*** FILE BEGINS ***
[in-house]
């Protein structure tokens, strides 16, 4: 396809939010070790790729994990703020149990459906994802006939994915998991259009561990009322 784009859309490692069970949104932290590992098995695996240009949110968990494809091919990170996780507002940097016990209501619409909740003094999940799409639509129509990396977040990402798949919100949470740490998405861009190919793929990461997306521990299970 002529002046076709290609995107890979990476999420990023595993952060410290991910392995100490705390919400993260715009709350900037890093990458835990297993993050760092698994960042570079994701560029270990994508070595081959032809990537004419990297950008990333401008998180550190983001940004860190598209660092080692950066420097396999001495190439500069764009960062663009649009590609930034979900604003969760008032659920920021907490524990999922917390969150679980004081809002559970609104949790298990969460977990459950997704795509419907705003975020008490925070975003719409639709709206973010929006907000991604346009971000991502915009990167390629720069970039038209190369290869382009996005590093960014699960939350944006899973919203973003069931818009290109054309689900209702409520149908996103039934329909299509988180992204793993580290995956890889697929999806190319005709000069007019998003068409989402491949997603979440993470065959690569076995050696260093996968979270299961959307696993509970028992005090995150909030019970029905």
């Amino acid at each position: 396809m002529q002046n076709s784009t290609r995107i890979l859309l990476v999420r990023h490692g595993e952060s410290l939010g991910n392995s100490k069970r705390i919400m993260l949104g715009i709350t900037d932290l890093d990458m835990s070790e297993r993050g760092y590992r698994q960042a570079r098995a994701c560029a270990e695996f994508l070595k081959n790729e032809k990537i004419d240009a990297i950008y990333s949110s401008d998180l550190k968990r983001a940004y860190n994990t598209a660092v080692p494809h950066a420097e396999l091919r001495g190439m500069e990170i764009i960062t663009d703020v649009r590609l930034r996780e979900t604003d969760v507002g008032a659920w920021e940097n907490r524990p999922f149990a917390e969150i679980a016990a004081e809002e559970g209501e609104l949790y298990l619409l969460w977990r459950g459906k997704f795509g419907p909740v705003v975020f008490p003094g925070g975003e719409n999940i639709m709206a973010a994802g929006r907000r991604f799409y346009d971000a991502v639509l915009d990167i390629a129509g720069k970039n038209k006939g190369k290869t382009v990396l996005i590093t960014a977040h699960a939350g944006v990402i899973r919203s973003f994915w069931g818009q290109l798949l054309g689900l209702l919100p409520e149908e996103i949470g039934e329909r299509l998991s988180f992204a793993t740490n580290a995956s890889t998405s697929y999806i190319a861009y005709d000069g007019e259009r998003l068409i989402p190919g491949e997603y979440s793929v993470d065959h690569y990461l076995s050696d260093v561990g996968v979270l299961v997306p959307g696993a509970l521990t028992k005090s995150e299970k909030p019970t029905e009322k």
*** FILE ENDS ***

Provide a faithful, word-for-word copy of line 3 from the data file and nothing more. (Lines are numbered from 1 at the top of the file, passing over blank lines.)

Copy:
């Amino acid at each position: 396809m002529q002046n076709s784009t290609r995107i890979l859309l990476v999420r990023h490692g595993e952060s410290l939010g991910n392995s100490k069970r705390i919400m993260l949104g715009i709350t900037d932290l890093d990458m835990s070790e297993r993050g760092y590992r698994q960042a570079r098995a994701c560029a270990e695996f994508l070595k081959n790729e032809k990537i004419d240009a990297i950008y990333s949110s401008d998180l550190k968990r983001a940004y860190n994990t598209a660092v080692p494809h950066a420097e396999l091919r001495g190439m500069e990170i764009i960062t663009d703020v649009r590609l930034r996780e979900t604003d969760v507002g008032a659920w920021e940097n907490r524990p999922f149990a917390e969150i679980a016990a004081e809002e559970g209501e609104l949790y298990l619409l969460w977990r459950g459906k997704f795509g419907p909740v705003v975020f008490p003094g925070g975003e719409n999940i639709m709206a973010a994802g929006r907000r991604f799409y346009d971000a991502v639509l915009d990167i390629a129509g720069k970039n038209k006939g190369k290869t382009v990396l996005i590093t960014a977040h699960a939350g944006v990402i899973r919203s973003f994915w069931g818009q290109l798949l054309g689900l209702l919100p409520e149908e996103i949470g039934e329909r299509l998991s988180f992204a793993t740490n580290a995956s890889t998405s697929y999806i190319a861009y005709d000069g007019e259009r998003l068409i989402p190919g491949e997603y979440s793929v993470d065959h690569y990461l076995s050696d260093v561990g996968v979270l299961v997306p959307g696993a509970l521990t028992k005090s995150e299970k909030p019970t029905e009322k």